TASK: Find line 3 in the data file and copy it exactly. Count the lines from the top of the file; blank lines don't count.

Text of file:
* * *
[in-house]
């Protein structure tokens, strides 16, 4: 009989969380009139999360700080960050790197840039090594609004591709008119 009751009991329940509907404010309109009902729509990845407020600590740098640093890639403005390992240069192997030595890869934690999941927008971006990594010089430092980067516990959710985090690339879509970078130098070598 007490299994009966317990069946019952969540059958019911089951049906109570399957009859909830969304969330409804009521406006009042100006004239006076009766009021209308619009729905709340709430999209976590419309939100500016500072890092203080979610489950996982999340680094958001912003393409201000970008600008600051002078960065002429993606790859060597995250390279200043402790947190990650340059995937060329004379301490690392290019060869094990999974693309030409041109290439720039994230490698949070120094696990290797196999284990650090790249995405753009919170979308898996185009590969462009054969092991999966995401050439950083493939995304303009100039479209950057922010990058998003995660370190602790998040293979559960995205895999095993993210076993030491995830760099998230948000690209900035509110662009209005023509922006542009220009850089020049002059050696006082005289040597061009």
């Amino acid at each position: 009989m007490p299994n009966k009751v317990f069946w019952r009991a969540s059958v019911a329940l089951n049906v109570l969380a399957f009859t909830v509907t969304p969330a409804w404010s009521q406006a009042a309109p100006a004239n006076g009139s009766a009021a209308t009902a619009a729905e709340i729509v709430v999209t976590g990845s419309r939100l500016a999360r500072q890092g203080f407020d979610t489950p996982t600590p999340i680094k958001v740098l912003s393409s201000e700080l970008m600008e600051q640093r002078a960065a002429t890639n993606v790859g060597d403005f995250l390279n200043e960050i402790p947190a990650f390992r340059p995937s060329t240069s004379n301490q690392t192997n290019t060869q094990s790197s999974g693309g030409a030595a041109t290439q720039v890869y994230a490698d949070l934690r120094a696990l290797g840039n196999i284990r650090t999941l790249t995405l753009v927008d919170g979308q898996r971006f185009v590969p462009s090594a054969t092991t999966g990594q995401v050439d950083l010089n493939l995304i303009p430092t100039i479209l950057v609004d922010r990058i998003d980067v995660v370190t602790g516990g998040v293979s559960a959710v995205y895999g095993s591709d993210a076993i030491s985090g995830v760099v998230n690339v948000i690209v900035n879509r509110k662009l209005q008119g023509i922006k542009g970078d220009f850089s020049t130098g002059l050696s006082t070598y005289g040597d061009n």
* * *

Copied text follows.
């Amino acid at each position: 009989m007490p299994n009966k009751v317990f069946w019952r009991a969540s059958v019911a329940l089951n049906v109570l969380a399957f009859t909830v509907t969304p969330a409804w404010s009521q406006a009042a309109p100006a004239n006076g009139s009766a009021a209308t009902a619009a729905e709340i729509v709430v999209t976590g990845s419309r939100l500016a999360r500072q890092g203080f407020d979610t489950p996982t600590p999340i680094k958001v740098l912003s393409s201000e700080l970008m600008e600051q640093r002078a960065a002429t890639n993606v790859g060597d403005f995250l390279n200043e960050i402790p947190a990650f390992r340059p995937s060329t240069s004379n301490q690392t192997n290019t060869q094990s790197s999974g693309g030409a030595a041109t290439q720039v890869y994230a490698d949070l934690r120094a696990l290797g840039n196999i284990r650090t999941l790249t995405l753009v927008d919170g979308q898996r971006f185009v590969p462009s090594a054969t092991t999966g990594q995401v050439d950083l010089n493939l995304i303009p430092t100039i479209l950057v609004d922010r990058i998003d980067v995660v370190t602790g516990g998040v293979s559960a959710v995205y895999g095993s591709d993210a076993i030491s985090g995830v760099v998230n690339v948000i690209v900035n879509r509110k662009l209005q008119g023509i922006k542009g970078d220009f850089s020049t130098g002059l050696s006082t070598y005289g040597d061009n």